- Review Price: £60.00
Lexmark has added wireless connectivity to a lot of its new range of printers and all-in-ones and the Z1520 is at the top of its printer range, with automatic duplexing and photo-printing thrown into the mix. It can be had at a price well below its RRP, too.
Long and low are the best adjectives to apply to the Z1520. In a blocky white and silver case, it has a black panel highlight on top and a smoked, black, fold-up feed tray, which can hold a hundred sheets. A grey, plastic output tray slides out from the front of the printer and a grey bulge at the back houses the built-in duplexer.
On-board controls are minimal, with buttons for two-sided printing, paper feed and power. There’s a USB 2.0 socket alongside the small Wi-Fi aerial at the back, giving two standard connections to the outside world.
A USB installation of the printer is uncomplicated; just run the setup software and you end with a reasonable set of Lexmark applets, including a driver which supports page imposition and that built-in duplexer.
Installing for wireless, a key reason for buying this model, isn’t a lot more difficult, though you do need to connect the printer temporarily via the supplied USB installation cable, so you’ll have to have it near a PC during installation. You can then move it to a more convenient location, if you want. The setup software detects networks automatically and all you have to do is confirm the one you want the printer attached to.
Lexmark inkjets have never been devastatingly fast and, as always, manufacturers speed figures don’t bear much resemblance to typical, everyday printing. Lexmark quotes 10ppm for black print and 4ppm for colour, while we saw 4.7ppm and 1.8ppm, respectively. Speeds using the Wi-Fi connection were slightly faster than with a USB cable, which is unusual.
Since the printer is fitted with a duplexer as standard, we also ran our 20-side, duplex document test, which took 4:49 to complete, giving a speed of 4:15ppm. This is around twice as quick as Canon’s PIXMA MP610, mainly because of the much shorter drying time allowed between printing of the first and second sides.
The other speed anomaly is in PictBridge printing from a digital camera. This took around 35 seconds longer per 15 x 10cm print than printing direct from an SD card, which was itself 18 seconds slower than printing from a PC. We tried two different digital cameras and saw the same slow PictBridge speeds.
Print quality is very similar to that from Lexmark all-in-ones we reviewed recently. Black text print shows some feathering of the ink into the paper and one or two places where the registration of one print pass to the next is less than ideal.
Colour print is better, with solid colours and good black overprinting. Colour shades are fairly accurate, too, making this a reasonable machine for home office use. The photo prints, while offering smoothly gradated tones and with well picked-out foregrounds, lack much detail in the shadows and are marred by scrub marks from the feed rollers, suggesting undue haste to keep print times down.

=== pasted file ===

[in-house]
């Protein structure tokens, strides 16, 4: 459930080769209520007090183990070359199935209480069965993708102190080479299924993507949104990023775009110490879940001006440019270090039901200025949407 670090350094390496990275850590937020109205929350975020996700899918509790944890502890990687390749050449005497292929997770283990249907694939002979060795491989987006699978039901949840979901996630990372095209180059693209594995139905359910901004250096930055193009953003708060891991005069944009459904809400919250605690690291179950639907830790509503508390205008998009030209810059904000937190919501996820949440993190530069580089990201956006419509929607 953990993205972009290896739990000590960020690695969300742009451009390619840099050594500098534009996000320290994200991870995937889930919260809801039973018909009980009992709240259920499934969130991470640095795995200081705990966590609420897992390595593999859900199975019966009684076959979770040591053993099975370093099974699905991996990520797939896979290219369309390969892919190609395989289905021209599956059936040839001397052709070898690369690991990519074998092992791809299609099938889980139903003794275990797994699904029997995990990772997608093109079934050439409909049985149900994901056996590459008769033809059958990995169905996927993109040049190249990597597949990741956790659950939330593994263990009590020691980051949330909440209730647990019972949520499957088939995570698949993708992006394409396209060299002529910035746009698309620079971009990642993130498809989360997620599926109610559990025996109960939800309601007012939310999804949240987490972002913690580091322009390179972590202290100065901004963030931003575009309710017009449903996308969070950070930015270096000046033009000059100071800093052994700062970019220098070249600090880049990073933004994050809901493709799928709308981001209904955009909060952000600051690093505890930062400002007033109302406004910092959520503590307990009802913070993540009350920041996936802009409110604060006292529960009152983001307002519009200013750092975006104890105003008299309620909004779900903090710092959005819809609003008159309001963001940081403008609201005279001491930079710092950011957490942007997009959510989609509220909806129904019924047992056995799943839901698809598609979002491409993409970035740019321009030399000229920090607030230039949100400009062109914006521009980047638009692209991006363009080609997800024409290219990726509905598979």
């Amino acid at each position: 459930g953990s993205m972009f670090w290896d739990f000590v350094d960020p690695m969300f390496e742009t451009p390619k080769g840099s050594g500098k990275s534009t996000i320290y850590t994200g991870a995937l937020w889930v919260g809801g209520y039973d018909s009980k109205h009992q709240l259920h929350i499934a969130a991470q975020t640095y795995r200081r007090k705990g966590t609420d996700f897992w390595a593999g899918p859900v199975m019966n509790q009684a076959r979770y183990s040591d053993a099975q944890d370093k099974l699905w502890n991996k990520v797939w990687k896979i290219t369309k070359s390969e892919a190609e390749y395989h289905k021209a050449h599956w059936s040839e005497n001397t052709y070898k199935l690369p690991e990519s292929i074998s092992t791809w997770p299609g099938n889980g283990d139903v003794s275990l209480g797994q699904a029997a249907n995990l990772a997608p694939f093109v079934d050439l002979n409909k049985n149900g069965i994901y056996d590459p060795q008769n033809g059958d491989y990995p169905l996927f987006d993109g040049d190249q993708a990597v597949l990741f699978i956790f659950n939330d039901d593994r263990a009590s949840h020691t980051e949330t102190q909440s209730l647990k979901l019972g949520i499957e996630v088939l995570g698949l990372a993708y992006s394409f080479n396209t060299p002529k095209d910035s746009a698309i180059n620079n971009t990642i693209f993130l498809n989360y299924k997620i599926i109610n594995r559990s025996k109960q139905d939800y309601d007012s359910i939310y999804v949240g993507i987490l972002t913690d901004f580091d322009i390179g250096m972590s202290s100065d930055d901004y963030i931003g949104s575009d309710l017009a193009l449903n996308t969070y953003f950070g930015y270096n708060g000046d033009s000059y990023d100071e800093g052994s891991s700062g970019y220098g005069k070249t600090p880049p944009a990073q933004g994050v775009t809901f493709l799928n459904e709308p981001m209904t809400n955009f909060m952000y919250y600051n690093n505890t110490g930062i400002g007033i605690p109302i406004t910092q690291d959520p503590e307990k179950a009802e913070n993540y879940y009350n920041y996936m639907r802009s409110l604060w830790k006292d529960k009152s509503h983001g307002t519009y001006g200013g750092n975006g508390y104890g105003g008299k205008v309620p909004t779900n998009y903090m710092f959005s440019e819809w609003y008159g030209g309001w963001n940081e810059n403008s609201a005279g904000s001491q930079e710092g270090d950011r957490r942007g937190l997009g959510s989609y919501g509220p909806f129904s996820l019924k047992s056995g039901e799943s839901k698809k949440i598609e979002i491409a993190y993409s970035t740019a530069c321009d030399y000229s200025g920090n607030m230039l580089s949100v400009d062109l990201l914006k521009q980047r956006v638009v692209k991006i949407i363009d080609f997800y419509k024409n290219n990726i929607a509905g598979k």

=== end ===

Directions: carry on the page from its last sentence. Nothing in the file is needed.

Interestingly, not to say annoyingly, the driver software stopped our print run and demanded colour cartridge replacement, even though the colour output was showing no signs of degradation. It allowed black print to continue until there was obvious ink depletion. This kind of protection is reasonable in a printer with permanent print-heads, but Lexmark’s heads are built into each cartridge on the Z1520, so you’re not going to damage anything critical by printing until the ink has really run out.
Comparing the page counts we saw with Lexmark’s claimed ISO page yields shows their estimates are pretty accurate, so we’ve used the company’s figures. This gives a cost per black text page of 3.73p and a cost for colour of 8.68p. These figures are reasonable and fit roughly in the middle of the field for printers in this price bracket. They rely on the use of the high-yield ink cartridges, though lower-capacity, standard-yield consumables are supplied with the printer
There are a lot of features in the Z1520 which make the spec sheet look good, but once again it’s the core technology which lets the printer down. Black text on multi-purpose paper isn’t as crisp as it should be and photo prints suffer from over-inking. It’s time Lexmark upgraded its ink-jet technology, if it’s going to compete with the likes of Canon and HP.
Against this, the wireless connection works well and increases the flexibility of the printer and the duplexer does rather better than its competitors in printing double-sided pages at reasonable speed. If you’re happy with passable print quality and you’re on a budget, check this machine out.
Score in detail
Print Speed 7
Print Quality 6